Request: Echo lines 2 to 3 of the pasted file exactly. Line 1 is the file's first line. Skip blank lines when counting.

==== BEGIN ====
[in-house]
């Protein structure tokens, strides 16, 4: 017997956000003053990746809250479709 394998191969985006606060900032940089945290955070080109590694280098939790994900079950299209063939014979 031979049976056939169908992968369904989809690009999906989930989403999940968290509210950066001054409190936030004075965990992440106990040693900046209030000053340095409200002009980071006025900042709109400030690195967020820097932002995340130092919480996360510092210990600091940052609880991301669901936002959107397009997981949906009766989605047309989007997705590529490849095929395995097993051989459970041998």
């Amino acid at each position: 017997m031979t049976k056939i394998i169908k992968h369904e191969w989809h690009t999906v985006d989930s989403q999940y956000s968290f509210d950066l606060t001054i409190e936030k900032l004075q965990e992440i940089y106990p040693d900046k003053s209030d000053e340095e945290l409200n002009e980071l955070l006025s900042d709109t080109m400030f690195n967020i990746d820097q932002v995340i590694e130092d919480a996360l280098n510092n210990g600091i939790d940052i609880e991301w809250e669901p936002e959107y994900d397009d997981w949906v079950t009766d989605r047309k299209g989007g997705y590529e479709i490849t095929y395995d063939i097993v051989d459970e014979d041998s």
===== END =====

């Protein structure tokens, strides 16, 4: 017997956000003053990746809250479709 394998191969985006606060900032940089945290955070080109590694280098939790994900079950299209063939014979 031979049976056939169908992968369904989809690009999906989930989403999940968290509210950066001054409190936030004075965990992440106990040693900046209030000053340095409200002009980071006025900042709109400030690195967020820097932002995340130092919480996360510092210990600091940052609880991301669901936002959107397009997981949906009766989605047309989007997705590529490849095929395995097993051989459970041998």
């Amino acid at each position: 017997m031979t049976k056939i394998i169908k992968h369904e191969w989809h690009t999906v985006d989930s989403q999940y956000s968290f509210d950066l606060t001054i409190e936030k900032l004075q965990e992440i940089y106990p040693d900046k003053s209030d000053e340095e945290l409200n002009e980071l955070l006025s900042d709109t080109m400030f690195n967020i990746d820097q932002v995340i590694e130092d919480a996360l280098n510092n210990g600091i939790d940052i609880e991301w809250e669901p936002e959107y994900d397009d997981w949906v079950t009766d989605r047309k299209g989007g997705y590529e479709i490849t095929y395995d063939i097993v051989d459970e014979d041998s």